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Eating and Shopping in Cambridge

With shoppers from around the world, Harvard Square offers a potpourri of noteworthy spots to eat and shop.

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Judy deMont owner of Marimekko in Huron Village
With shoppers from around the world, Harvard Square offers a potpourri of noteworthy spots to eat and shop. Here are a few.

Curated by The Tannery: This specialty retailer opened in 2007, but its mix of contemporary labels got even stronger with the addition of women’s buyer Brittany Rothweiler. She’s brought in more clean-lined, feminine labels like Shipley & Halmos, Cloak & Dagger and Lorick (the line used as “Gossip Girls” character Eleanor Waldorf’s own label).

Tarek Hassan, co-owner with uncle Sam Hassan, used industry leverage to score exclusives like the Jeffrey Kalinsky-Sperry Top-Sider collaboration that produced neon Top-Siders. Rothweiler says the store draws students not just from Harvard and MIT, but from throughout the metropolitan area. Average transactions are $200 to $300.

“Being surrounded by colleges and in the heart of Harvard Square means students are a constant flow,” said Hassan. “The area also draws an international student population. To them, America is ‘on sale,’ which drives a lot of business.” The store gives students with valid ID 10 percent off denim purchases.

Dresses are also a backbone of the business. “Dresses are huge,” said Rothweiler. “There are formals all the time.”

Marimekko: Touring Finland in the late Sixties, architect Ben Thompson fell in love with Marimekko designs and brought them to sell at Design Research Headquarters, an iconic glass-and-steel furnishings store he designed in Harvard Square. The bright, childlike designs — different from the era’s stodgy florals — were a huge hit with students.

Forty years later, Cambridge merchants Jonathan and Judy deMont discovered Baby Boomers still hold a torch for Marimekko. With the blessing of Marimekko brass, she opened the first U.S. concept store in Huron Village, following the design company’s specs about color science and lighting. Fabric by the yard has taken off, said deMont. “We’re getting calls from New York designers wanting to order,” she confirmed. The fashion, with its distinctive layering of tonal prints, is also going strong.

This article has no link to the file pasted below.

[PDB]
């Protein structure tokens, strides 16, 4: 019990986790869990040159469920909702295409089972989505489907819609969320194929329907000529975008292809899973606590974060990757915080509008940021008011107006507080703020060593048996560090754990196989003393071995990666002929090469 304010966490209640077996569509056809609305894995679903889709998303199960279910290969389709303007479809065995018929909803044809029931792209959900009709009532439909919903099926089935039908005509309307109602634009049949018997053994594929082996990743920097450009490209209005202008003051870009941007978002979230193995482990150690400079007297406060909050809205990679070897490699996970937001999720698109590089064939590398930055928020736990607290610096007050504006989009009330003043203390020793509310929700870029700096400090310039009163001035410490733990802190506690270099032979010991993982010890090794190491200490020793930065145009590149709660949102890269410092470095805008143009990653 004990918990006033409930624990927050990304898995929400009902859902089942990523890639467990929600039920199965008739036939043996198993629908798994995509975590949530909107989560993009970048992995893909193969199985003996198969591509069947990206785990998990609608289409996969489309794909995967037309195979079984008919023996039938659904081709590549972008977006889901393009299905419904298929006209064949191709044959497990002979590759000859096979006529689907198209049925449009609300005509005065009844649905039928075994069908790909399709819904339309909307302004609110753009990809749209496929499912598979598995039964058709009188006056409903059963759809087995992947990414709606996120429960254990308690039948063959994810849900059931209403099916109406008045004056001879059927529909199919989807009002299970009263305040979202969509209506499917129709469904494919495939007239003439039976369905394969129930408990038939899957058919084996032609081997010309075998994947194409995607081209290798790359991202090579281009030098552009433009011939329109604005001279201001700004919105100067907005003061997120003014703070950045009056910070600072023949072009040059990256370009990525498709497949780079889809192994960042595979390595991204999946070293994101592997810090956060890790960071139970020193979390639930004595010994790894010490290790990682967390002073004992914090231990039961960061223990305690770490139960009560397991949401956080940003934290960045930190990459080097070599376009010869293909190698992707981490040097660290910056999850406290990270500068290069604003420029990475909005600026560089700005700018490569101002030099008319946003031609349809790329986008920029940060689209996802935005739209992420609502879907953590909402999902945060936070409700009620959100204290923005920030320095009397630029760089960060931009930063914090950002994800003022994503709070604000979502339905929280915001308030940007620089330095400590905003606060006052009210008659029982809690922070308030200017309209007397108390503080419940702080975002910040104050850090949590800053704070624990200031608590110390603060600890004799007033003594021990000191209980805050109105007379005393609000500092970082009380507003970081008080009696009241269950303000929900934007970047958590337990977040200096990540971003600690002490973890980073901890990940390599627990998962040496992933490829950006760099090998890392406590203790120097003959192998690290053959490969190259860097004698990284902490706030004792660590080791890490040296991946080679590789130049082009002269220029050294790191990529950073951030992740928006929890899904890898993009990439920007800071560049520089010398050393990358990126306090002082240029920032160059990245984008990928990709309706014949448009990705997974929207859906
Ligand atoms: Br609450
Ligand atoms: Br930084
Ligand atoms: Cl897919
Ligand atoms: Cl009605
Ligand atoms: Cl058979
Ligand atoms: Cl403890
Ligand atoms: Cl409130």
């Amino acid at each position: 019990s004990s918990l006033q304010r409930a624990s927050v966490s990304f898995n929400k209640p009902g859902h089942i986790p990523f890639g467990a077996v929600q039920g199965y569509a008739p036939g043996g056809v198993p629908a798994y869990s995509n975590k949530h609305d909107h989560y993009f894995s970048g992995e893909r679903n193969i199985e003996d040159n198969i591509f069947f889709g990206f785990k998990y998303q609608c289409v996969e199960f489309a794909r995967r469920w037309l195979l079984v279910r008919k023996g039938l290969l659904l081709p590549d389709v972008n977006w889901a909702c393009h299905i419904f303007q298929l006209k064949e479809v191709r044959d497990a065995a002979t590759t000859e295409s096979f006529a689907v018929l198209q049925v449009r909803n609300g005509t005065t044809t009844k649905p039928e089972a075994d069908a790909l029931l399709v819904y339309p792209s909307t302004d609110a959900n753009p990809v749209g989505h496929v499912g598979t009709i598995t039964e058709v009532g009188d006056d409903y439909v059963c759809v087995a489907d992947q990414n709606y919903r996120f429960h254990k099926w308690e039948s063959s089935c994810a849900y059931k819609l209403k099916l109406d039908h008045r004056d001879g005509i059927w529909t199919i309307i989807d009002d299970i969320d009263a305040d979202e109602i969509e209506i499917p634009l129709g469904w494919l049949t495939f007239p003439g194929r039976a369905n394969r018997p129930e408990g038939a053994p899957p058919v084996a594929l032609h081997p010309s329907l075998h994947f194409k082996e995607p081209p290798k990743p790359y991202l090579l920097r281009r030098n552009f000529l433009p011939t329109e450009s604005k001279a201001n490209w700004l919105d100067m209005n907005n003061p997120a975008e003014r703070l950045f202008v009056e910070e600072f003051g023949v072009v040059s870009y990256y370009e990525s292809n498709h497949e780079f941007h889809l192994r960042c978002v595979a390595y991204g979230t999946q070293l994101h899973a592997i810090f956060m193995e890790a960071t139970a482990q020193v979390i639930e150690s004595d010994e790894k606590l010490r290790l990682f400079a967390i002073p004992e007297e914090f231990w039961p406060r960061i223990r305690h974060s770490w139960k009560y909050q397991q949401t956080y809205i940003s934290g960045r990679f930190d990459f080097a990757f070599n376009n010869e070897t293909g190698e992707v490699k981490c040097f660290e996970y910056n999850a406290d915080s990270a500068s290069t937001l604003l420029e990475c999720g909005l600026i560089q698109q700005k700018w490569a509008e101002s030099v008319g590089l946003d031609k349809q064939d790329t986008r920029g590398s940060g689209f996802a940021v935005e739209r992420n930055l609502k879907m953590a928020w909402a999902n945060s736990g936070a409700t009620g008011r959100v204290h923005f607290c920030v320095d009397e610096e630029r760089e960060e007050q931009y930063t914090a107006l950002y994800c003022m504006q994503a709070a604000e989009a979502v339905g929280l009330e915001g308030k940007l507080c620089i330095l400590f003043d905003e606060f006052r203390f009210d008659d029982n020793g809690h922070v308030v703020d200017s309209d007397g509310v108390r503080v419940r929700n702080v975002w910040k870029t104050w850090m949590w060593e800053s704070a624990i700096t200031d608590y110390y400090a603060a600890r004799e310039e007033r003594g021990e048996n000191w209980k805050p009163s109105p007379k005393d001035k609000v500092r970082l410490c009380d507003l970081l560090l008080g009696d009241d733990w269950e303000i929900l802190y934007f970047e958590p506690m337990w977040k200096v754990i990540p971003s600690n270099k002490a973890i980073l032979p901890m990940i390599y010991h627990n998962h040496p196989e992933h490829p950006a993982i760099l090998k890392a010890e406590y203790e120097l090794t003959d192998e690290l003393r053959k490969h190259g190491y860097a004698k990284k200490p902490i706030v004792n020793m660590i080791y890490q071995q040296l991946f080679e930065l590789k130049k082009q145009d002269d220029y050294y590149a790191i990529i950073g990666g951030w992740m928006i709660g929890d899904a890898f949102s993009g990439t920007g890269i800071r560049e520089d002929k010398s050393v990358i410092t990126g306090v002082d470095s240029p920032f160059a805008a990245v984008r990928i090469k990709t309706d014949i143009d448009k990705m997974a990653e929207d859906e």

With so many students stuffed into Cambridge, sandwich joints also stand out. A few to bite into are:

• High-Rise Bakery: With two Cambridge outposts, it offers sandwiches named for an odd cast of regulars. Whether they know the story or not, customers order Bill’s Seoul Show (grilled chicken, bacon and tarragon mayo on corn bread).

• Darwin’s Ltd.: The retro Busch beer sign out front and sammies with street names (like the chicken-pesto Fayerweather) make it a Harvard student fave.

• Formaggio Kitchen: Located in Huron Village, this foodie’s paradise (umpteen kinds of honey, a cheese cave) often sells out of sandwiches before the afternoon ends.

• All Star Sandwich Bar: Fittingly named, this Inman Square spot sports a glass jar of help-yourself Oreos on the counter, crispy fries (offered poutine, with gravy and cheese curd, Canadian style) and sandwich specials like “funky” (pork loin with peach salsa) and “extra funky” (grilled chicken topped with jack cheese creamed spinach).
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